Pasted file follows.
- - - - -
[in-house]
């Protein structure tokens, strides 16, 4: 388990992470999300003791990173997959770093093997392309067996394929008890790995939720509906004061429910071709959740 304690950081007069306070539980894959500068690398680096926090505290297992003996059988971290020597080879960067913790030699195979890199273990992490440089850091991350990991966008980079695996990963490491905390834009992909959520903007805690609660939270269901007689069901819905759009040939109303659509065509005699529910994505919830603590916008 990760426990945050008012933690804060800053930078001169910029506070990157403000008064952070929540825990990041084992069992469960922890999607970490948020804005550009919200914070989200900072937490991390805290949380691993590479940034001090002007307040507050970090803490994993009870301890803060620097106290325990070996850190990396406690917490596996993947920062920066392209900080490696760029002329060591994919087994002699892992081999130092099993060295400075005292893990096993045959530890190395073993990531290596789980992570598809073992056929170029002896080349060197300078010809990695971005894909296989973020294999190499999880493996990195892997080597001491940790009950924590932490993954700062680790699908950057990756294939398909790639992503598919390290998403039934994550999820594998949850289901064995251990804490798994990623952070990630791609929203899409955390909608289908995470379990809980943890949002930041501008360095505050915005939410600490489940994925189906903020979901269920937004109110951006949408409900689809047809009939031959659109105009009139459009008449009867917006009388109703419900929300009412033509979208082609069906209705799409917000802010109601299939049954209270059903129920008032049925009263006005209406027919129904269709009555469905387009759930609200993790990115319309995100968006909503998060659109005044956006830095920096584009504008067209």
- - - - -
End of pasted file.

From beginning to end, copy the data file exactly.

[in-house]
């Protein structure tokens, strides 16, 4: 388990992470999300003791990173997959770093093997392309067996394929008890790995939720509906004061429910071709959740 304690950081007069306070539980894959500068690398680096926090505290297992003996059988971290020597080879960067913790030699195979890199273990992490440089850091991350990991966008980079695996990963490491905390834009992909959520903007805690609660939270269901007689069901819905759009040939109303659509065509005699529910994505919830603590916008 990760426990945050008012933690804060800053930078001169910029506070990157403000008064952070929540825990990041084992069992469960922890999607970490948020804005550009919200914070989200900072937490991390805290949380691993590479940034001090002007307040507050970090803490994993009870301890803060620097106290325990070996850190990396406690917490596996993947920062920066392209900080490696760029002329060591994919087994002699892992081999130092099993060295400075005292893990096993045959530890190395073993990531290596789980992570598809073992056929170029002896080349060197300078010809990695971005894909296989973020294999190499999880493996990195892997080597001491940790009950924590932490993954700062680790699908950057990756294939398909790639992503598919390290998403039934994550999820594998949850289901064995251990804490798994990623952070990630791609929203899409955390909608289908995470379990809980943890949002930041501008360095505050915005939410600490489940994925189906903020979901269920937004109110951006949408409900689809047809009939031959659109105009009139459009008449009867917006009388109703419900929300009412033509979208082609069906209705799409917000802010109601299939049954209270059903129920008032049925009263006005209406027919129904269709009555469905387009759930609200993790990115319309995100968006909503998060659109005044956006830095920096584009504008067209």